As I was walking up the street, I met a villager with whom I struck up a conversation. He was intrigued when I said I come from Kerala (which he had not heard of). I further explained that I was from South India. He remarked that I did not look South Indian. He asked me why I was there. As soon as I said I was there on an official trip and I was in the government, his conversation veered from casual to more of a grievance nature. He said that winters were difficult and they had many problems. Even though I was curious to know these things, I nevertheless did not want to give the poor man unnecessary hope. The probationary period is quite the most powerless period in your training where you don’t really have the power to do any good to anyone. I wished the guy all the best and continued walking.
All along the street I could see a small stream of water gushing down. This stream is melted glacial water and is used to water the fields downstream. At many points, I could see farmers clearing the stream of objects obstructing the flow of water. This region is primarily cultivated for Apple, ‘Mattar’, cherries, and different flowers. The flowers here are extremely beautiful. I was also glad that I could find a Senior High school in this part of the country. It reminded me of my home, Kerala, where even the remotest hamlet can boast of a school with decent facilities.
I was walking with my colleague Rahul, who had deliberately slowed down to help me, given my condition. We stopped to buy a bottle of water from a small kirana store. The shopkeeper was a friend of our hotel owner and he was a very friendly young man. Shortly, to our surprise, we found out that he was a Gold medallist in the annual marathon that was conducted here in these mountains. I felt respect towards him for this achievement which I considered no mean feat.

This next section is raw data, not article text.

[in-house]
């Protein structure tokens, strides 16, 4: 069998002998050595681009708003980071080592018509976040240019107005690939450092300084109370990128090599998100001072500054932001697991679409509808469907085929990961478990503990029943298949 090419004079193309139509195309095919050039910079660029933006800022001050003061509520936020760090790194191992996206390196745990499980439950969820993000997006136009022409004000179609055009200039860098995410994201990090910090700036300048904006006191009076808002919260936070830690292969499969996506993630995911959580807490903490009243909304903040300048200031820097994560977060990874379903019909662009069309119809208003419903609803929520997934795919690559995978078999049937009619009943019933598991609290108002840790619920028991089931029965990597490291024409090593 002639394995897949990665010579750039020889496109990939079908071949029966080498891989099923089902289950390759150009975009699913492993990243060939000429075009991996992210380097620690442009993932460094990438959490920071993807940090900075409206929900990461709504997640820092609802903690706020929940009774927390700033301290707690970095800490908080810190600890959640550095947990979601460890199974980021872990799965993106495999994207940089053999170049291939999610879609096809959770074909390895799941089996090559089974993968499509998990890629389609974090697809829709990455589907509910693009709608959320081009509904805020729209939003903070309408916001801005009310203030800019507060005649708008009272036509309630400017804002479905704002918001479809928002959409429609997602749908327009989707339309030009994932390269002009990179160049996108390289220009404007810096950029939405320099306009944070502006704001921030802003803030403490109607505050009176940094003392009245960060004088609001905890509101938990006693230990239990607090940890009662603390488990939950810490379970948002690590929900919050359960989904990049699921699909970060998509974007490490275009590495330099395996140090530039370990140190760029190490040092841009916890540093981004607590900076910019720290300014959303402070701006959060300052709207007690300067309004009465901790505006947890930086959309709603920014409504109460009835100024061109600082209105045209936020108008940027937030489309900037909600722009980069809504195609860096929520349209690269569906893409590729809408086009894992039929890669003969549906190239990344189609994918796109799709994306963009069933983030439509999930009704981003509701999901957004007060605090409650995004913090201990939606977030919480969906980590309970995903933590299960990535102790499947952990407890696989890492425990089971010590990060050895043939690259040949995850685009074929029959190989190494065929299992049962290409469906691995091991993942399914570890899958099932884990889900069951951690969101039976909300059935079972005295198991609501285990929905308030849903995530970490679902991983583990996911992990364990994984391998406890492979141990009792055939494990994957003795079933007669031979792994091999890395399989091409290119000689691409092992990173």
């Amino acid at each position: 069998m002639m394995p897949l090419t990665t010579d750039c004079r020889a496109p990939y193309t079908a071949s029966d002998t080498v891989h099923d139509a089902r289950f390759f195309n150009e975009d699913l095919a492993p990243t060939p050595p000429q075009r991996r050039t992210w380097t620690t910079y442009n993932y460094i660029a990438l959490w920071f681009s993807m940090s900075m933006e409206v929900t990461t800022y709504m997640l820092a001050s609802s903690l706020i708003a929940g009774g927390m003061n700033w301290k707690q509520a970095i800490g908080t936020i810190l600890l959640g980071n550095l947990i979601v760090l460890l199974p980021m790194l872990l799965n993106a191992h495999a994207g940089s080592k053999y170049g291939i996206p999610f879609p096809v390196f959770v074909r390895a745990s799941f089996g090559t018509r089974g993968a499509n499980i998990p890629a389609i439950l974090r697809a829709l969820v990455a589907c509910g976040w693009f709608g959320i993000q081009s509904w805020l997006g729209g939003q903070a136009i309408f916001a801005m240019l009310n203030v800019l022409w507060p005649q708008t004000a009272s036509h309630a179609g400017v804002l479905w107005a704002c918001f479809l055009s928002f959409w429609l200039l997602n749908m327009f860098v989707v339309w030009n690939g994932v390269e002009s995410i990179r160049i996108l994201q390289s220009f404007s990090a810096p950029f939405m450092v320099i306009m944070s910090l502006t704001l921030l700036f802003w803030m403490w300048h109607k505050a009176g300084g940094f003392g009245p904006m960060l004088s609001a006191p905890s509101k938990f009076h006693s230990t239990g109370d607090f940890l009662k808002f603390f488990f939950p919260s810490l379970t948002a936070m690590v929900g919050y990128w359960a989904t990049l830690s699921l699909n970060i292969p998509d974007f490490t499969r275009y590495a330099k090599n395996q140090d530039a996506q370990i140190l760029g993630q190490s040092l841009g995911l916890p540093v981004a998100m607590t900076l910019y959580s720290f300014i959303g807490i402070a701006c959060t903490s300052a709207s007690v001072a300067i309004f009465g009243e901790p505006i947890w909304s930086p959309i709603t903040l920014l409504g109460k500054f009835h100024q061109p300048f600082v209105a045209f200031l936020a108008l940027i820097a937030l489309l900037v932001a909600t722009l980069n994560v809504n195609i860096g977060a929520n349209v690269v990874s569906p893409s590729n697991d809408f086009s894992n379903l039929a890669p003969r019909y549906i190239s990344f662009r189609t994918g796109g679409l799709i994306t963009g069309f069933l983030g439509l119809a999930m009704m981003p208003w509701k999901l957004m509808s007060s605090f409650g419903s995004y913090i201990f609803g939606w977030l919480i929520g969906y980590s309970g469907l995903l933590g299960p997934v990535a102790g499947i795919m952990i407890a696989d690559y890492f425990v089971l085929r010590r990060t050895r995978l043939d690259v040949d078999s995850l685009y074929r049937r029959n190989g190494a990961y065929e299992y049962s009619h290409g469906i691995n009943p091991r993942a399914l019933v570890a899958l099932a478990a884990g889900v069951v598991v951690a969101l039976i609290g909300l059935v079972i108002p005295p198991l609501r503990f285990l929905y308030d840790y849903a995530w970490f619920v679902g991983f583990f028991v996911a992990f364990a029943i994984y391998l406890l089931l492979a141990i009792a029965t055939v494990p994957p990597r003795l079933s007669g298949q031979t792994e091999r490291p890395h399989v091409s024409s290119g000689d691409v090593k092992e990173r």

Even in these regions, I could see the impact of the campaigns conducted by the new NDA government. There were posters of Swacch Bharath and Beti Bachao, Beti Padhao campaigns strewn here and there. I found this reach of the government very fascinating.
One thing I have observed from my few months in Himachal is how warm and hospitable the people are. They go to great lengths to make you feel good. This is unlike some other places I have visited, and is true for almost all parts of Himachal. Pahadis are very proud and at the same time very welcoming.
We kept walking and further up the mountain saw a fairly wide stream that went to join Bespa river further down stream. The water was ice cold and the place so captivating that the entire group stopped here for about an hour, providing everyone with photo opportunities.